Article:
By Sharon Salyer Herald Writer
Seattle’s Swedish Health Services received state approval Tuesday to take over management of Stevens Hospital in Edmonds.
The change is scheduled to take place on Sept. 1, said Cal Knight, president and chief operating officer of Swedish Medical Center.
The move ends Stevens’ 46-year history as a public hospital, joining up with one of the state’s largest health care organizations.
Final approval on the proposal came from the state Department of Health late Tuesday afternoon. “We’re delighted,” Knight said.
Fred Langer, president of the Stevens Hospital board, said that the management agreement will “usher in a new phase of quality health care for south Snohomish County.”
Although a new sign will soon be posted outside the hospital on 76th Ave. W. with its new name — Swedish/Edmonds — few other immediate changes are expected.
Hospital staff will remain in place. And anyone arriving in the emergency room or treated at the hospital on the day the change takes place likely won’t notice much difference, Knight said.
However, Swedish will soon begin consideration of whether to build a new emergency room at the Edmonds campus.
If a decision is made to go ahead with the project, the cost of the new facility could hit $60 million and take two years or more to complete, Knight said.
Stevens Hospital officials had considered building a new emergency room on its own for several years, but finally opted for the management agreement with Swedish.
“We’re looking at expanding a whole list of services,” Knight said.
The Swedish-Stevens agreement is thought to be the only one of its kind in Washington. Swedish, a nonprofit health care organization, will pay $600,000 in monthly lease payments to the public hospital district.
These payments will increase 3 percent each year, for the 30 years of the agreement.
Swedish has pledged to make $90 million in general investments at the Edmonds hospital over the next decade and $60 million in building improvements and expansion.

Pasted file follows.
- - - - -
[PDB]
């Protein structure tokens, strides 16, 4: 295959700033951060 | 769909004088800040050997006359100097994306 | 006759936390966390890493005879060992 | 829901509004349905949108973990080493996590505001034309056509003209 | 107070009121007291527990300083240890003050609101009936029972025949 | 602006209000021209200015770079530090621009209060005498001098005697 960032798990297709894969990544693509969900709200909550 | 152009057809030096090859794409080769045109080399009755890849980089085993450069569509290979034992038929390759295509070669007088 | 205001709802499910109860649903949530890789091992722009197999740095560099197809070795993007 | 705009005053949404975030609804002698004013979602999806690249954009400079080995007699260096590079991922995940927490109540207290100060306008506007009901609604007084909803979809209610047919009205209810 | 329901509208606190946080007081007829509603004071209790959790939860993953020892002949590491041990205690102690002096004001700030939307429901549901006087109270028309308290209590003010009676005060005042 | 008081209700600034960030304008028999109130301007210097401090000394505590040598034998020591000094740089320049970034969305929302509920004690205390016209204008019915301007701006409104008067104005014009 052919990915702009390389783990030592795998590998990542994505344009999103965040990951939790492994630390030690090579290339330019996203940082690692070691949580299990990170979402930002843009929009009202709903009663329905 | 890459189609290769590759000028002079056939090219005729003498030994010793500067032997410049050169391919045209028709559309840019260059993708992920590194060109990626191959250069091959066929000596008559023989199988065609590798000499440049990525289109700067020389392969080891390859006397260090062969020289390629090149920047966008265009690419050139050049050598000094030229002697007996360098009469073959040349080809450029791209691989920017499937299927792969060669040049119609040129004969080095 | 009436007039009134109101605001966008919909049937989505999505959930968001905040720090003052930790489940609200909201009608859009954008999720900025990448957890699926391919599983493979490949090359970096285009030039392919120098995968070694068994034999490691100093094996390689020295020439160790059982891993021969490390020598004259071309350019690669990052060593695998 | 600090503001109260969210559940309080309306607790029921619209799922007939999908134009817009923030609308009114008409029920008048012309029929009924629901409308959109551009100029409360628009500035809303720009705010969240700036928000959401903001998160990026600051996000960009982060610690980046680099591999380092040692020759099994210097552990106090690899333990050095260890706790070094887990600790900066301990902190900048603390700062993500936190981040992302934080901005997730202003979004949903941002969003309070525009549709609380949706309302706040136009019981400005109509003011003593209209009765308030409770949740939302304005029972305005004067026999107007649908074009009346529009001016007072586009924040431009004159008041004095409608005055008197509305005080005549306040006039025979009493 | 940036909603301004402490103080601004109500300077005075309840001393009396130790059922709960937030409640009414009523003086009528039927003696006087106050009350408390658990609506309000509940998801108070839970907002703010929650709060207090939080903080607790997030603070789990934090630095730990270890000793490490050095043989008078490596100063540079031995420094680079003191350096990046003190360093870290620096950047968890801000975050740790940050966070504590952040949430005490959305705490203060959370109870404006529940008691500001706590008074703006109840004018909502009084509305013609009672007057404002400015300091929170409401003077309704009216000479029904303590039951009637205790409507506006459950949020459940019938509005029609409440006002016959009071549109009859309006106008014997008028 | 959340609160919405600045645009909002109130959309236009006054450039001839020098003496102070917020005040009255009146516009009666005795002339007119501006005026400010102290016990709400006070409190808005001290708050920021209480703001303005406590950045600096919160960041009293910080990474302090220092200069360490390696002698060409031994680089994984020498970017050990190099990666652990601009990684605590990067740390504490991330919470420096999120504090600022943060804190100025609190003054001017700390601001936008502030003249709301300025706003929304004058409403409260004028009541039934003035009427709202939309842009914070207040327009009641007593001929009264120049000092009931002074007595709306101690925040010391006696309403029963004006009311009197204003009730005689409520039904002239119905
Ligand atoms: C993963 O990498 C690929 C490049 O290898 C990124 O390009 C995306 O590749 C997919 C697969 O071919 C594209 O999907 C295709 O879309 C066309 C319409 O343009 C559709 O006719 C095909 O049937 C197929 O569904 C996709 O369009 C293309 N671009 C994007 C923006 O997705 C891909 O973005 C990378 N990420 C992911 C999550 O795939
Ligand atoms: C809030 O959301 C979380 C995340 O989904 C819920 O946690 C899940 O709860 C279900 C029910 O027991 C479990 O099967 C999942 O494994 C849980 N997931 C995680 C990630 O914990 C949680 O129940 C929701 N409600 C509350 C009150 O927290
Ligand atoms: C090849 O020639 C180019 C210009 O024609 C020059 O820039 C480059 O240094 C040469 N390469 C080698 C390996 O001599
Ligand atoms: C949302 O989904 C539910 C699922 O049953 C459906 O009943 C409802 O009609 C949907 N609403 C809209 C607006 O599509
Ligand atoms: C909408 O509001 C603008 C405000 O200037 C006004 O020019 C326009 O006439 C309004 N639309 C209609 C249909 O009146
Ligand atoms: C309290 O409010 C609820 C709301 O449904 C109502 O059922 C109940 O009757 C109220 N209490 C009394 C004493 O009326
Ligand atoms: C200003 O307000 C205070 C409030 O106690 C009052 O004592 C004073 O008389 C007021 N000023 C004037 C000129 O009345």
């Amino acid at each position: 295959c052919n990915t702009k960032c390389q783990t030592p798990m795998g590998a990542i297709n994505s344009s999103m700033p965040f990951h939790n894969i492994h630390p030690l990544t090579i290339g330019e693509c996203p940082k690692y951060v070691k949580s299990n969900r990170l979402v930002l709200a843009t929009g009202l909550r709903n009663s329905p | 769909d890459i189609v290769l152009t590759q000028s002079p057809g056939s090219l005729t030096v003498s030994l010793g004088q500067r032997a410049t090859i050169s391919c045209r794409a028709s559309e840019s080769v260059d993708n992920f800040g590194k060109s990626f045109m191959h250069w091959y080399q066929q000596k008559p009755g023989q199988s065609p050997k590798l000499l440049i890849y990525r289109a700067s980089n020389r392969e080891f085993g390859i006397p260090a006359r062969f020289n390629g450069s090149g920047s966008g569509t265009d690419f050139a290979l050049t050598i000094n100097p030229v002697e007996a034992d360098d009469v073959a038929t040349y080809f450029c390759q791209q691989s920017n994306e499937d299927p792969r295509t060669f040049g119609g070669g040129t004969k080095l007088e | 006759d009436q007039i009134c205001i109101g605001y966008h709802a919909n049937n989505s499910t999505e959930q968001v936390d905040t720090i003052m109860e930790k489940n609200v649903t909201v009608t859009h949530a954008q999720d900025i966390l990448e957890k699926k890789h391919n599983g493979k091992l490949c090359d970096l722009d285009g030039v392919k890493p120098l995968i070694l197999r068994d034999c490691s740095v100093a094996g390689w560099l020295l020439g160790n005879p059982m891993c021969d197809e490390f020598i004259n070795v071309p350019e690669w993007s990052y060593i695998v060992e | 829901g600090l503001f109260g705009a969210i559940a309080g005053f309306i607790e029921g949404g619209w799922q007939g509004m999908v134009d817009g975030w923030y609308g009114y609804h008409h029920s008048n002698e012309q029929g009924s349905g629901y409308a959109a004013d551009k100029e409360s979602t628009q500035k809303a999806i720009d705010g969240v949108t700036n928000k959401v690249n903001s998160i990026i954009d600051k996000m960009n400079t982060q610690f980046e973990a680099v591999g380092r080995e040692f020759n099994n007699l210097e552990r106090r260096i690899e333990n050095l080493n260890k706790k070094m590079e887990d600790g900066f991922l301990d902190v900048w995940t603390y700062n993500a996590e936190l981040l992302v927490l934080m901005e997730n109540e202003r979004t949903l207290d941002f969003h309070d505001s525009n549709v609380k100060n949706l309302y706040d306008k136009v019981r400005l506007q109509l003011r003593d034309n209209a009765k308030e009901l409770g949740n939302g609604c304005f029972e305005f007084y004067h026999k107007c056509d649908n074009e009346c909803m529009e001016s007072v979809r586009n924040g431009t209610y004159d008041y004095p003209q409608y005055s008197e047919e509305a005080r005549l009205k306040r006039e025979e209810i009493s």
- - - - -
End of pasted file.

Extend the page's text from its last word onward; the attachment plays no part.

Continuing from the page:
This includes an electronic medical records system, now used at all of Swedish’s hospitals and clinics. It is expected to be ready to turn on at the Edmonds hospital by the first quarter of 2012, Knight said.
Swedish also plans to establish electronic monitoring of patients in Stevens’ intensive care unit, a system now in place at Swedish’s three hospital campuses in Seattle.
Through this system, intensive care beds are electronically monitored day and night by nurses at a remote center and by an intensive care doctor, in addition to bedside care.
Instituting both systems at Stevens is expected to cost about $15.5 million.
The Department of Health gave conditional approval to the deal Tuesday. It asked Swedish to provide more details on several items, such as the final lease agreement with Stevens, and its admission policy. Knight said these requirements present no problems. He called the state action “a full approval and green light to move ahead.”
The deal with Stevens is just one part of a major expansion of Swedish’s presence in Snohomish County.
Earlier this year, Swedish announced plans to open a stand-alone emergency room as part of a three-story, $30 million medical building near the intersection of I-5 and 128th St. SW in south Everett. It is scheduled to open in February.
Swedish operates three hospitals in Seattle and is opening a fourth in Issaquah next year, key pieces of a health care group that also includes 40 specialty and primary care clinics and a visiting nurse service that operates in Snohomish and King counties.
Swedish will take over day-to-day decisions at Stevens and Stevens’ current five hospital board members will be consulted on major issues.
However, their duties will undergo a major shift, overseeing the $7.2 million in annual hospital lease payments from Swedish and other income, including property taxes. The money will be used to provide community health and wellness programs in south Snohomish County.
New mental health, and mother-infant health and programs to fight obesity are examples of what might occur, board members say.
Early on, only a portion of the money will be spent, board members say, as the new, as-yet unnamed organization, gets up and running.
Langer said more details on the organization, including its name and how the public can contact the group, are expected to be disclosed later this month.
The idea is similar to a program run by a health district in northern Larimer County, Colo. There, a public hospital was leased and the new health district began providing health services including dental care, mental health services and wellness programs such as cholesterol and blood pressure checks.
Sharon Salyer: 425-339-3486; firstname.lastname@example.org.